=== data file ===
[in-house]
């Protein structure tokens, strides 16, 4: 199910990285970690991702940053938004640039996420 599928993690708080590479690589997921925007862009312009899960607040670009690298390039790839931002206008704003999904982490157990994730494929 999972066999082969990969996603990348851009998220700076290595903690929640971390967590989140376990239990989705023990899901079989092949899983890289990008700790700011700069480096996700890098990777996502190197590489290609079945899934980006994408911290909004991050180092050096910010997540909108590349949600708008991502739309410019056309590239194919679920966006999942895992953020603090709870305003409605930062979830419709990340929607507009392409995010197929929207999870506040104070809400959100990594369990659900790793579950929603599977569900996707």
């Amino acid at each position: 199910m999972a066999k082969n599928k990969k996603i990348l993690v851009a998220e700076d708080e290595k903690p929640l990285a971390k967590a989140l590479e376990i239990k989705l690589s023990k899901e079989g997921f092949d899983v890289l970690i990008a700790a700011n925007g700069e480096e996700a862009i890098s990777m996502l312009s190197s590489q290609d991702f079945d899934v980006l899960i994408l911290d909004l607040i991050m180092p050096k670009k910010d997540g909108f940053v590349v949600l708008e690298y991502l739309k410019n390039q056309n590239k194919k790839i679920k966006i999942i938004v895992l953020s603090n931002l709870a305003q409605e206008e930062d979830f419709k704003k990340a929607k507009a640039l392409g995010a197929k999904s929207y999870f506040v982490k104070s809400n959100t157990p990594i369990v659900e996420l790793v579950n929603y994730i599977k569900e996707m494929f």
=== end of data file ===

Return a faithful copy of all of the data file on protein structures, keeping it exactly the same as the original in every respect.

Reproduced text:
[in-house]
């Protein structure tokens, strides 16, 4: 199910990285970690991702940053938004640039996420 599928993690708080590479690589997921925007862009312009899960607040670009690298390039790839931002206008704003999904982490157990994730494929 999972066999082969990969996603990348851009998220700076290595903690929640971390967590989140376990239990989705023990899901079989092949899983890289990008700790700011700069480096996700890098990777996502190197590489290609079945899934980006994408911290909004991050180092050096910010997540909108590349949600708008991502739309410019056309590239194919679920966006999942895992953020603090709870305003409605930062979830419709990340929607507009392409995010197929929207999870506040104070809400959100990594369990659900790793579950929603599977569900996707």
């Amino acid at each position: 199910m999972a066999k082969n599928k990969k996603i990348l993690v851009a998220e700076d708080e290595k903690p929640l990285a971390k967590a989140l590479e376990i239990k989705l690589s023990k899901e079989g997921f092949d899983v890289l970690i990008a700790a700011n925007g700069e480096e996700a862009i890098s990777m996502l312009s190197s590489q290609d991702f079945d899934v980006l899960i994408l911290d909004l607040i991050m180092p050096k670009k910010d997540g909108f940053v590349v949600l708008e690298y991502l739309k410019n390039q056309n590239k194919k790839i679920k966006i999942i938004v895992l953020s603090n931002l709870a305003q409605e206008e930062d979830f419709k704003k990340a929607k507009a640039l392409g995010a197929k999904s929207y999870f506040v982490k104070s809400n959100t157990p990594i369990v659900e996420l790793v579950n929603y994730i599977k569900e996707m494929f």